Thaw By Jordan Castillo Price NOTICE: This work is licensed under the Creative Commons Attribution-No Derivative Works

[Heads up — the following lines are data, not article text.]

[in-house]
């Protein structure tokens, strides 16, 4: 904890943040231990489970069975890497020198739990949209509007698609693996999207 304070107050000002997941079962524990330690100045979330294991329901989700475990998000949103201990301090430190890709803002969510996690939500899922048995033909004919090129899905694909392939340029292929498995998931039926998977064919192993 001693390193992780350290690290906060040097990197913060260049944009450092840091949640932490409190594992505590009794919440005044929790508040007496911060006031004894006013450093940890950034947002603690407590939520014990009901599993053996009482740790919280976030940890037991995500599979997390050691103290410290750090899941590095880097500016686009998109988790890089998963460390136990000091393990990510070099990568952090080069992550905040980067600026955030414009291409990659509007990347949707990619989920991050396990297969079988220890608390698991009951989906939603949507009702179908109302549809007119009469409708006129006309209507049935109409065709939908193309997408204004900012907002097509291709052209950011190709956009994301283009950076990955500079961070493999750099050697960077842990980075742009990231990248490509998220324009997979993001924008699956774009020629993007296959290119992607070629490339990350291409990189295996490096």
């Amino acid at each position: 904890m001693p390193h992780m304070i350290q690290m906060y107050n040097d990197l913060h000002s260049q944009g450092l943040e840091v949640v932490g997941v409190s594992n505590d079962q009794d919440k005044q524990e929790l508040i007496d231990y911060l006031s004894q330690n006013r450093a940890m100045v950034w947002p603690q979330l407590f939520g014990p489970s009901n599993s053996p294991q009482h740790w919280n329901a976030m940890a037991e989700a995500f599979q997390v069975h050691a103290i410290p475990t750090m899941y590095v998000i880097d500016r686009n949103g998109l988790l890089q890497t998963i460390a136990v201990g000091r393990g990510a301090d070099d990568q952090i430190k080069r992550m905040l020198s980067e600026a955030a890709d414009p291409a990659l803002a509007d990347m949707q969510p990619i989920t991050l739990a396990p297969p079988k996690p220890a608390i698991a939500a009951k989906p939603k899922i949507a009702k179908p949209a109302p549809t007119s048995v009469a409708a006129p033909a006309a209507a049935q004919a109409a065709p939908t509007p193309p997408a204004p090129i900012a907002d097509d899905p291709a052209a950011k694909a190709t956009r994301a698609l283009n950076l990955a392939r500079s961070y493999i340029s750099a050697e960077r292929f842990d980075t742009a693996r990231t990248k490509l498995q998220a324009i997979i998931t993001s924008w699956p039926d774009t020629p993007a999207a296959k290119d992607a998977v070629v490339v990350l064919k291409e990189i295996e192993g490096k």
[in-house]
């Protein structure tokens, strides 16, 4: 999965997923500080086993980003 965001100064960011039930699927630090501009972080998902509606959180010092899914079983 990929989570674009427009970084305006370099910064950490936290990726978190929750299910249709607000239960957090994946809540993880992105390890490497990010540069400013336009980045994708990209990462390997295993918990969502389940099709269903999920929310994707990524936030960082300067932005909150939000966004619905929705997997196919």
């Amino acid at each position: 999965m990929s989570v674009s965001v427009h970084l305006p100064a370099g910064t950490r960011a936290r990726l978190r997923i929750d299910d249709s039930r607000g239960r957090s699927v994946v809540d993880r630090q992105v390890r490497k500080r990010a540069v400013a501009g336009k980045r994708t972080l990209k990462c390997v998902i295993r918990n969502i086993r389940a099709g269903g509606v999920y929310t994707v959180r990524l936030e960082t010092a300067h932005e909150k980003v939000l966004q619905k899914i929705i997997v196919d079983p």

3.0 Unported License. To view a copy of this license, visit http://creativecomm or send a letter to Creative Commons, 171 Second Str eet, Suite 300, San Francisco, California, 94105, USA. You are free: to Share - to copy, distribute and transmit the work Under the following conditions: Attribution. You must attribute this work to Jordan Castillo Price (with link to No Derivative Works. You may not alter, transform, or build upon this work. For any reuse or distribution, you must make clear to others the license terms o f this work. The best way to do this is with a link to www.jordancastilloprice.c om. Any of the above conditions can be waived if you get permission from the copyrig ht holder. Nothing in this license impairs or restricts the author's moral rights. *** I'm the last guy in the world who cares about sports, whether we're talking abou t the Cubs, Sox, Bulls or Bears, or for that matter anything even remotely athle tic. So I was a little surprised when Jacob suggested that we take a trip downto wn to go ice skating. But nowhere near as surprised as he was when I told him I thought it was a great idea. What Jacob didn't know was that I'd played pee-wee hockey the winter I was eleve n. (I didn't give a rat's ass about hockey. I had a crush on the goalie.) And wh at I didn't know was that the ice rink would look so cool after sunset. All the bare trees along Michigan Avenue had been wrapped in white Christmas lights, and the whole Chicago skyline blazed behind them. Millennium Park was insanely cold , but it was gorgeous. Jacob must have figured out that I could skate before we even got out on the ice . Not only is he smart that way, but I'm about as easy to read as a billboard. E ven so, he still spent more time checking me out than he did enjoying the scener y. It's weird, the way he stares. He doesn't stop when I catch him at it. He jus t smiles a little. And what a smile it is. Jacob is drop-dead handsome, dark haired, dark-eyed, wit h an immaculately trimmed goatee that's just this side of supervillain chic. He watched me lace my skates as if I were doing a strip tease for his benefit, a nd then gave me a hand up. He didn't let go of my hand once I was on my feet. It almost felt like he'd pull me against him and kiss me--right there beside the b ench, with people milling all around us. Straight people, I was willing to bet, at least for the most part. Families. Kids. I gave his hand a squeeze and he let go. "You ready to see some action?" I asked him.